Take a minute, change a life.
This was the theme of this year’s World Suicide Prevention Day on Sunday, and it is our responsibility to look out for those who may be struggling by offering a gentle word of support… or just listening non-judgmentally.
The day saw the hard working volunteers of the Bega Valley Suicide Prevention Action Network visit the markets at Pambula to hand out valuable information, and help raise awareness around the issue.
According to the International Association for Suicide Prevention, the organisation organising the day, over 800,000 people globally tragically die by suicide.
Yet, the number of people who have been forever impacted by a friend or loved one’s depression or suicide is far higher than statistics can show.
With the sad news of the death of Linkin Park vocalist Chester Bennington, the issue received global media attention, and all of a sudden openly discussing feelings of depression and anxiety became okay overnight for millions of people.
Discussing individual experiences in overcoming suicidal thinking, taking talk of these feelings seriously, and providing information on where to find support are important parts of these discussions.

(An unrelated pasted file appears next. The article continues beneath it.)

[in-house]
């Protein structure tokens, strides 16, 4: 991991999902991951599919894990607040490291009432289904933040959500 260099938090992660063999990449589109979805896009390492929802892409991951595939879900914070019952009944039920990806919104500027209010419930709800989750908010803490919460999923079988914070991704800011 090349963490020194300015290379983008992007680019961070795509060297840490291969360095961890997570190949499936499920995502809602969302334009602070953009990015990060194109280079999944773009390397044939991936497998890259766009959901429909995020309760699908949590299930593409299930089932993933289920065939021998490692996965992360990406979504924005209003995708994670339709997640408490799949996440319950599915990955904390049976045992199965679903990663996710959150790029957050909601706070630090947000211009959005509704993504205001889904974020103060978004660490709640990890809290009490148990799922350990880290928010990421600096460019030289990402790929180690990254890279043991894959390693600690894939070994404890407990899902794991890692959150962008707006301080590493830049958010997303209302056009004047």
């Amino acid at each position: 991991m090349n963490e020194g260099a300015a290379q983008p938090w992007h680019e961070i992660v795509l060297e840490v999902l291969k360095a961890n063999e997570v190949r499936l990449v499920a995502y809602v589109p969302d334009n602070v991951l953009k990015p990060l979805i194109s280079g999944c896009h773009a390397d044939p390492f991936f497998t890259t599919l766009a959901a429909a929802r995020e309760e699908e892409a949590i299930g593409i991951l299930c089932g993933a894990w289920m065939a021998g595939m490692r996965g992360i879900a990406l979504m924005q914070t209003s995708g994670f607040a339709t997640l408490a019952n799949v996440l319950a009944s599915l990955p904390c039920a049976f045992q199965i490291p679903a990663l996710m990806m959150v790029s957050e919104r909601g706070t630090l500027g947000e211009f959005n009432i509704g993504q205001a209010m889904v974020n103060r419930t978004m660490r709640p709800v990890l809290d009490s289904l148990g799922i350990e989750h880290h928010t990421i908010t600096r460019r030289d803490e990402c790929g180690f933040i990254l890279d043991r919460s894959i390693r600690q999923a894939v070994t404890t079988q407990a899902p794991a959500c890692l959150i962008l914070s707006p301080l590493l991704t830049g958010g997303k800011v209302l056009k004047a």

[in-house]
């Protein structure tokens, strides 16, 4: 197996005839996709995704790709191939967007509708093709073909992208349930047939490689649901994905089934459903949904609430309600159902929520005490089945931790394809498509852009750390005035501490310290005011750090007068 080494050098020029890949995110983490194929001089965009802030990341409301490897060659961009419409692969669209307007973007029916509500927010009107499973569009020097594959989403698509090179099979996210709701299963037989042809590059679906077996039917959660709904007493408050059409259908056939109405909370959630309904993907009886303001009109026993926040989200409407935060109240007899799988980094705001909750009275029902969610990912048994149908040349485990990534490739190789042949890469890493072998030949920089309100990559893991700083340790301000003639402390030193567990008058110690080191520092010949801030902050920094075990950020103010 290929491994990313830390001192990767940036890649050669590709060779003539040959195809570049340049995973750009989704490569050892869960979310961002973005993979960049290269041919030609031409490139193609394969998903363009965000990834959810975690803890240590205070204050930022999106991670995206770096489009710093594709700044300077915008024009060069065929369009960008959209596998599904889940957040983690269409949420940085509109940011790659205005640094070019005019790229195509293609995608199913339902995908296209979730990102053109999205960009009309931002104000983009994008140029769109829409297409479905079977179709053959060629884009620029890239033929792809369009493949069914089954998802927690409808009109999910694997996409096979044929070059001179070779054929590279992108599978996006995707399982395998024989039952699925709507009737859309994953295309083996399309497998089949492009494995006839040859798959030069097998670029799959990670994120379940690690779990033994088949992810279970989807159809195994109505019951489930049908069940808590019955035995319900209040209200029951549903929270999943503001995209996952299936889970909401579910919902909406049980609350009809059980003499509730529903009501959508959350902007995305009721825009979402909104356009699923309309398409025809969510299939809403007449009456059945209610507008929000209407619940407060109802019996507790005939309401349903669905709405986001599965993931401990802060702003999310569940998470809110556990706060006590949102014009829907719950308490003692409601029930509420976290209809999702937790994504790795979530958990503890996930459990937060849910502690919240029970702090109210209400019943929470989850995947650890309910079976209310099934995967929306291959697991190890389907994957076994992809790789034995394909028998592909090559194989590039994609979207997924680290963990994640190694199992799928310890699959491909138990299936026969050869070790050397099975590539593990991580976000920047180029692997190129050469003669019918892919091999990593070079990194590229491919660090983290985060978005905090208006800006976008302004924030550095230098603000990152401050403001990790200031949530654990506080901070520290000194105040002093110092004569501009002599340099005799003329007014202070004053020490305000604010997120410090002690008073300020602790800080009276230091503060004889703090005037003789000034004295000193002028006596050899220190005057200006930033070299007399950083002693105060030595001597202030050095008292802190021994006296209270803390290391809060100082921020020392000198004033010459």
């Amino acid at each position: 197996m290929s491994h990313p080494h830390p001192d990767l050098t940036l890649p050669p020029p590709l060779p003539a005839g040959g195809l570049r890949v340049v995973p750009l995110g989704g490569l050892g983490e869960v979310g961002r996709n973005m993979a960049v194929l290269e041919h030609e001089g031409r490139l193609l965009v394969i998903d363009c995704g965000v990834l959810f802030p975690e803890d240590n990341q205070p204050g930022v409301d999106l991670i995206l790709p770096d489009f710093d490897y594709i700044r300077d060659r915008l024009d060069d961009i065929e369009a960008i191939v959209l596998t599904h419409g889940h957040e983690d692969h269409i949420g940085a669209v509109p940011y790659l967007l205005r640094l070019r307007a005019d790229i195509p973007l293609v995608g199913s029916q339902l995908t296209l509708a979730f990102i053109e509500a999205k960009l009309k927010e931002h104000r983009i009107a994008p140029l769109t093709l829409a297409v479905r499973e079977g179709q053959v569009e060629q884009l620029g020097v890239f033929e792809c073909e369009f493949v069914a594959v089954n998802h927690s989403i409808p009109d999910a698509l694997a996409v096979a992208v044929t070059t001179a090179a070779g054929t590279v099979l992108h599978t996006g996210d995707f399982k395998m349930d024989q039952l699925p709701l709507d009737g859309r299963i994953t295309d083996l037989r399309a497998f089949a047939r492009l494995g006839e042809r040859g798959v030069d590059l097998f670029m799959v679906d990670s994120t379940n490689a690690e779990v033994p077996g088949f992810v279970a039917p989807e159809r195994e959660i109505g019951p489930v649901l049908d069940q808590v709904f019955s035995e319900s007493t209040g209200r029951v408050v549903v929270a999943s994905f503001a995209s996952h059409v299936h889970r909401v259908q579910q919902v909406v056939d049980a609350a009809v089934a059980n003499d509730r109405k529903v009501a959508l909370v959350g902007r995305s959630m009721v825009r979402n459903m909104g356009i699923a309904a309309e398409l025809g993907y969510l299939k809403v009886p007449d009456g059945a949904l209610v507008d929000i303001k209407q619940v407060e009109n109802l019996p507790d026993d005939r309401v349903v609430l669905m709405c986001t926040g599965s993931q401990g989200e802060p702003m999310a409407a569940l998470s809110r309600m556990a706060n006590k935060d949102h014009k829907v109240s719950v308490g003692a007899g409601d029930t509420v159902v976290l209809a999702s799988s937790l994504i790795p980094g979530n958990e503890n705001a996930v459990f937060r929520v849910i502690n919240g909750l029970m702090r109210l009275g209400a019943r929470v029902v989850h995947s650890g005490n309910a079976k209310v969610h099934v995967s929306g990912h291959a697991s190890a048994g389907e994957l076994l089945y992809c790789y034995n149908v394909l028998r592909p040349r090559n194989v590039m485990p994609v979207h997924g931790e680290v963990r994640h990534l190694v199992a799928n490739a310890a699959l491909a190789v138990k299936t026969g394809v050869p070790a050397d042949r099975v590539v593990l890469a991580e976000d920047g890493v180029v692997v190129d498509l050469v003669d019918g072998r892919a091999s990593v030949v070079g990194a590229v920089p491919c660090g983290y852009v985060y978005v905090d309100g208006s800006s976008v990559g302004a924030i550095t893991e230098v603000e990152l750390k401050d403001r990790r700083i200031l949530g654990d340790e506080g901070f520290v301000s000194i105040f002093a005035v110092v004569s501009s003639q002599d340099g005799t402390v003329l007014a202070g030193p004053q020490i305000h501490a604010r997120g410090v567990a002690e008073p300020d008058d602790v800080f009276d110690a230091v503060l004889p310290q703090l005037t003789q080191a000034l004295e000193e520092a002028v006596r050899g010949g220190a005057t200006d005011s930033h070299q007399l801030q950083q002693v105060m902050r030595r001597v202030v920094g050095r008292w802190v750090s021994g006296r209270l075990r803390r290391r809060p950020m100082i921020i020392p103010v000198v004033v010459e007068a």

Former NRL player and professional boxer, turned mental health advocate and Wiradjuri man Joe Williams visited the region recently for workshops stemming from his own personal struggles, including a suicide attempt in 2012.
Many local initiatives are being triggered to open the discourse and let dialogue flow.
On Thursday, Pambula Beach’s Lumen Christi Catholic College is hosting a Community Mental Health Forum at Club Sapphire in Merimbula, with adolescent psychologist Dr Michael Carr-Gregg.
This weekend, the Vibes in the Valley music festival in Eden will no doubt be the start of something positive for the whole community to share.
The issue of suicide is a health and community issue, and the impact it has had on our community is immense.
However, the response by this community and the conversations being started is heartwarming.
In any circumstance, communities have an important role to play in supporting the vulnerable.
Lifeline 131 114
beyondblue 1300 224 636
Kids Help Line 1800 551 800